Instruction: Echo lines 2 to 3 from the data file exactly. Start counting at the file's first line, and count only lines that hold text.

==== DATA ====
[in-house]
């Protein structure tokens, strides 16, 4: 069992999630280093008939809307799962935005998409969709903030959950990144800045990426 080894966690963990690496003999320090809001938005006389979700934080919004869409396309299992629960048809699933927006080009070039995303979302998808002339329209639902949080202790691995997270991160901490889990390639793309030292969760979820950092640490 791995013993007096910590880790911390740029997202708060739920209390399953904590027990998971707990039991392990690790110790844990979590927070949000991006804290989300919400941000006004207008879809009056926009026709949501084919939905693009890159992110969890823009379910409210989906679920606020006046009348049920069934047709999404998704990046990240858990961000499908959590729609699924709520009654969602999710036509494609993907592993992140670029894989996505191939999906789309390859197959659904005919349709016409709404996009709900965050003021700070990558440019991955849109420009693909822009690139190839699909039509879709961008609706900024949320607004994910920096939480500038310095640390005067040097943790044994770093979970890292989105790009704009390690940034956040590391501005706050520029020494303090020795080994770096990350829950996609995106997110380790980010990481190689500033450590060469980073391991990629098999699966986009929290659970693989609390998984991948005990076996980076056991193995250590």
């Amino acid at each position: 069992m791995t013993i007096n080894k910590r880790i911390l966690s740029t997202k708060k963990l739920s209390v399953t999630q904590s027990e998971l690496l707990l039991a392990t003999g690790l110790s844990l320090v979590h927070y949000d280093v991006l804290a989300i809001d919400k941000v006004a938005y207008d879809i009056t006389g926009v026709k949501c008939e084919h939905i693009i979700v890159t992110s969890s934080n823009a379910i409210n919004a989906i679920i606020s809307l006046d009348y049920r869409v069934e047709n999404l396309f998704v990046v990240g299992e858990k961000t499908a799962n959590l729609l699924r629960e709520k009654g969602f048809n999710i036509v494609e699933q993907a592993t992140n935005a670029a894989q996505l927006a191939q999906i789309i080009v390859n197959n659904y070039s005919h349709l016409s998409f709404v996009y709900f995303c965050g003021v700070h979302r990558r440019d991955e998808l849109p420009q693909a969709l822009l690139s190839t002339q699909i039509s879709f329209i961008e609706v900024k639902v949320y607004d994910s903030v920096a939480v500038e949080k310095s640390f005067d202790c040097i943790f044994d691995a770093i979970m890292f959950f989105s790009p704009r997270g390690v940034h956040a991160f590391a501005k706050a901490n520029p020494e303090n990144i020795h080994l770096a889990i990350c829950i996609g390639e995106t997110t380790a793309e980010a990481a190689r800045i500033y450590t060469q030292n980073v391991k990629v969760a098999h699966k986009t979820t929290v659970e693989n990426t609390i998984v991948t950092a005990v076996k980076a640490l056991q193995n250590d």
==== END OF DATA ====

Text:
């Protein structure tokens, strides 16, 4: 069992999630280093008939809307799962935005998409969709903030959950990144800045990426 080894966690963990690496003999320090809001938005006389979700934080919004869409396309299992629960048809699933927006080009070039995303979302998808002339329209639902949080202790691995997270991160901490889990390639793309030292969760979820950092640490 791995013993007096910590880790911390740029997202708060739920209390399953904590027990998971707990039991392990690790110790844990979590927070949000991006804290989300919400941000006004207008879809009056926009026709949501084919939905693009890159992110969890823009379910409210989906679920606020006046009348049920069934047709999404998704990046990240858990961000499908959590729609699924709520009654969602999710036509494609993907592993992140670029894989996505191939999906789309390859197959659904005919349709016409709404996009709900965050003021700070990558440019991955849109420009693909822009690139190839699909039509879709961008609706900024949320607004994910920096939480500038310095640390005067040097943790044994770093979970890292989105790009704009390690940034956040590391501005706050520029020494303090020795080994770096990350829950996609995106997110380790980010990481190689500033450590060469980073391991990629098999699966986009929290659970693989609390998984991948005990076996980076056991193995250590």
């Amino acid at each position: 069992m791995t013993i007096n080894k910590r880790i911390l966690s740029t997202k708060k963990l739920s209390v399953t999630q904590s027990e998971l690496l707990l039991a392990t003999g690790l110790s844990l320090v979590h927070y949000d280093v991006l804290a989300i809001d919400k941000v006004a938005y207008d879809i009056t006389g926009v026709k949501c008939e084919h939905i693009i979700v890159t992110s969890s934080n823009a379910i409210n919004a989906i679920i606020s809307l006046d009348y049920r869409v069934e047709n999404l396309f998704v990046v990240g299992e858990k961000t499908a799962n959590l729609l699924r629960e709520k009654g969602f048809n999710i036509v494609e699933q993907a592993t992140n935005a670029a894989q996505l927006a191939q999906i789309i080009v390859n197959n659904y070039s005919h349709l016409s998409f709404v996009y709900f995303c965050g003021v700070h979302r990558r440019d991955e998808l849109p420009q693909a969709l822009l690139s190839t002339q699909i039509s879709f329209i961008e609706v900024k639902v949320y607004d994910s903030v920096a939480v500038e949080k310095s640390f005067d202790c040097i943790f044994d691995a770093i979970m890292f959950f989105s790009p704009r997270g390690v940034h956040a991160f590391a501005k706050a901490n520029p020494e303090n990144i020795h080994l770096a889990i990350c829950i996609g390639e995106t997110t380790a793309e980010a990481a190689r800045i500033y450590t060469q030292n980073v391991k990629v969760a098999h699966k986009t979820t929290v659970e693989n990426t609390i998984v991948t950092a005990v076996k980076a640490l056991q193995n250590d």